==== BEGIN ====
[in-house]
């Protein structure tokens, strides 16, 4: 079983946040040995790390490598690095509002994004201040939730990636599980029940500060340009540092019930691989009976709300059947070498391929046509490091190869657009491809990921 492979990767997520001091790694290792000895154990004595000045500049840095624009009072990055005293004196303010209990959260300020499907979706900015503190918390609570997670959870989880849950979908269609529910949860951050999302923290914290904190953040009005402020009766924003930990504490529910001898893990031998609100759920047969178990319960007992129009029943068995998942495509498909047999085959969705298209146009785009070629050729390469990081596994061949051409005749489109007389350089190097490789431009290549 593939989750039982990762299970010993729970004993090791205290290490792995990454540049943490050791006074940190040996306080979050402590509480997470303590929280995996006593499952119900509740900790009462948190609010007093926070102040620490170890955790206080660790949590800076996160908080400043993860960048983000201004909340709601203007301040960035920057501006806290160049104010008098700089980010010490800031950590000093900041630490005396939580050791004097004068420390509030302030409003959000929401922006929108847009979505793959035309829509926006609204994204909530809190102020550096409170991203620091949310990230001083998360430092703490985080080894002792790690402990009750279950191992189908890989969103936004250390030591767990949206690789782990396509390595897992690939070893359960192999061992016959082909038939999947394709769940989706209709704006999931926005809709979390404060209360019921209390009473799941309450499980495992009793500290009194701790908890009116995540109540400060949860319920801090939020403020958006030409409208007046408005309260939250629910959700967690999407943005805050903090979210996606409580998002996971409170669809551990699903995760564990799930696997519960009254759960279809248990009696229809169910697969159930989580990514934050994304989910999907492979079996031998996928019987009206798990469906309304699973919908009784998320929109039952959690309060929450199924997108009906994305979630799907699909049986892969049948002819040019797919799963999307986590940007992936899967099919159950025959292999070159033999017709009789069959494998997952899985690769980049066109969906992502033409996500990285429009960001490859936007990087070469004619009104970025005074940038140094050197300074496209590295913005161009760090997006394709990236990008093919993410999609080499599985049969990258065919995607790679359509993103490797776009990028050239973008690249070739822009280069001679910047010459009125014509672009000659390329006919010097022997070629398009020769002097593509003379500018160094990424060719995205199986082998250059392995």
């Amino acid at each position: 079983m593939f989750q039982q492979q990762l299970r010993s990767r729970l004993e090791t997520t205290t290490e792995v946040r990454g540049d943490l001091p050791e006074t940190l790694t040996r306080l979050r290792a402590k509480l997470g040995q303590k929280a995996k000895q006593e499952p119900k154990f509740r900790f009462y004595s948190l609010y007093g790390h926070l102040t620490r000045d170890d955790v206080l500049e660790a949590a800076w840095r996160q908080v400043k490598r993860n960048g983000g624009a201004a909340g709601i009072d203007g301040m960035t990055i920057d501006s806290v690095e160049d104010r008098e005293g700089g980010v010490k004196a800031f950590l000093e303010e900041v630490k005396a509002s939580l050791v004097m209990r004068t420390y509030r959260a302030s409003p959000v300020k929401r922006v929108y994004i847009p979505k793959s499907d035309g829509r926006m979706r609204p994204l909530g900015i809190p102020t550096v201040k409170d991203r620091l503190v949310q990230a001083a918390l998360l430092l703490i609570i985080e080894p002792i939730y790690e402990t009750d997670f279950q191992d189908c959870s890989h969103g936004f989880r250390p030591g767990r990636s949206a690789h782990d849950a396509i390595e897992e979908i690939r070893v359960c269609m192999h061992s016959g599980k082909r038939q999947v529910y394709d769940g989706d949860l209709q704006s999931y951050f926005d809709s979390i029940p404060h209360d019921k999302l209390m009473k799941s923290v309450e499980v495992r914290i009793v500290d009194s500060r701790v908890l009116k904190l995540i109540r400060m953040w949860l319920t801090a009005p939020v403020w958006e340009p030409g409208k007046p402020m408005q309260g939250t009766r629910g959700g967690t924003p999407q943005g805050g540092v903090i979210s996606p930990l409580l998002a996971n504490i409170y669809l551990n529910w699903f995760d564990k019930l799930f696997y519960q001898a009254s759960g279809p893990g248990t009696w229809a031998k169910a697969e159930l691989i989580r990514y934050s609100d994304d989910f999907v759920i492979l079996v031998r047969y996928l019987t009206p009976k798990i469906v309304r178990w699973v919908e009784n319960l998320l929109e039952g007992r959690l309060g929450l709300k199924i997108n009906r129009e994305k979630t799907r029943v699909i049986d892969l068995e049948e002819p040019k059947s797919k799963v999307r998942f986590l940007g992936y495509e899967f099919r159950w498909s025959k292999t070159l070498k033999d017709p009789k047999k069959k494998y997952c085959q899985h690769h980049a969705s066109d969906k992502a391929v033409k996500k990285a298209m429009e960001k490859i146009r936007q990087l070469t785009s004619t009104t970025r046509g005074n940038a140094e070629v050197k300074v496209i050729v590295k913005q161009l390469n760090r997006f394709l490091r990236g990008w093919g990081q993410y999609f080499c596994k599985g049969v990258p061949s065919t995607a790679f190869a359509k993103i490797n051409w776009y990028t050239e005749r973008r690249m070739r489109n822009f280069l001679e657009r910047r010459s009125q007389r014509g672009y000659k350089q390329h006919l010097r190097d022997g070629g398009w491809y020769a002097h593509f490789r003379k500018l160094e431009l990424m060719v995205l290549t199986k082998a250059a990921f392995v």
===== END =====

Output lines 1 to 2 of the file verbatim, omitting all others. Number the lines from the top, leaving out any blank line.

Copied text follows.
[in-house]
């Protein structure tokens, strides 16, 4: 079983946040040995790390490598690095509002994004201040939730990636599980029940500060340009540092019930691989009976709300059947070498391929046509490091190869657009491809990921 492979990767997520001091790694290792000895154990004595000045500049840095624009009072990055005293004196303010209990959260300020499907979706900015503190918390609570997670959870989880849950979908269609529910949860951050999302923290914290904190953040009005402020009766924003930990504490529910001898893990031998609100759920047969178990319960007992129009029943068995998942495509498909047999085959969705298209146009785009070629050729390469990081596994061949051409005749489109007389350089190097490789431009290549 593939989750039982990762299970010993729970004993090791205290290490792995990454540049943490050791006074940190040996306080979050402590509480997470303590929280995996006593499952119900509740900790009462948190609010007093926070102040620490170890955790206080660790949590800076996160908080400043993860960048983000201004909340709601203007301040960035920057501006806290160049104010008098700089980010010490800031950590000093900041630490005396939580050791004097004068420390509030302030409003959000929401922006929108847009979505793959035309829509926006609204994204909530809190102020550096409170991203620091949310990230001083998360430092703490985080080894002792790690402990009750279950191992189908890989969103936004250390030591767990949206690789782990396509390595897992690939070893359960192999061992016959082909038939999947394709769940989706209709704006999931926005809709979390404060209360019921209390009473799941309450499980495992009793500290009194701790908890009116995540109540400060949860319920801090939020403020958006030409409208007046408005309260939250629910959700967690999407943005805050903090979210996606409580998002996971409170669809551990699903995760564990799930696997519960009254759960279809248990009696229809169910697969159930989580990514934050994304989910999907492979079996031998996928019987009206798990469906309304699973919908009784998320929109039952959690309060929450199924997108009906994305979630799907699909049986892969049948002819040019797919799963999307986590940007992936899967099919159950025959292999070159033999017709009789069959494998997952899985690769980049066109969906992502033409996500990285429009960001490859936007990087070469004619009104970025005074940038140094050197300074496209590295913005161009760090997006394709990236990008093919993410999609080499599985049969990258065919995607790679359509993103490797776009990028050239973008690249070739822009280069001679910047010459009125014509672009000659390329006919010097022997070629398009020769002097593509003379500018160094990424060719995205199986082998250059392995």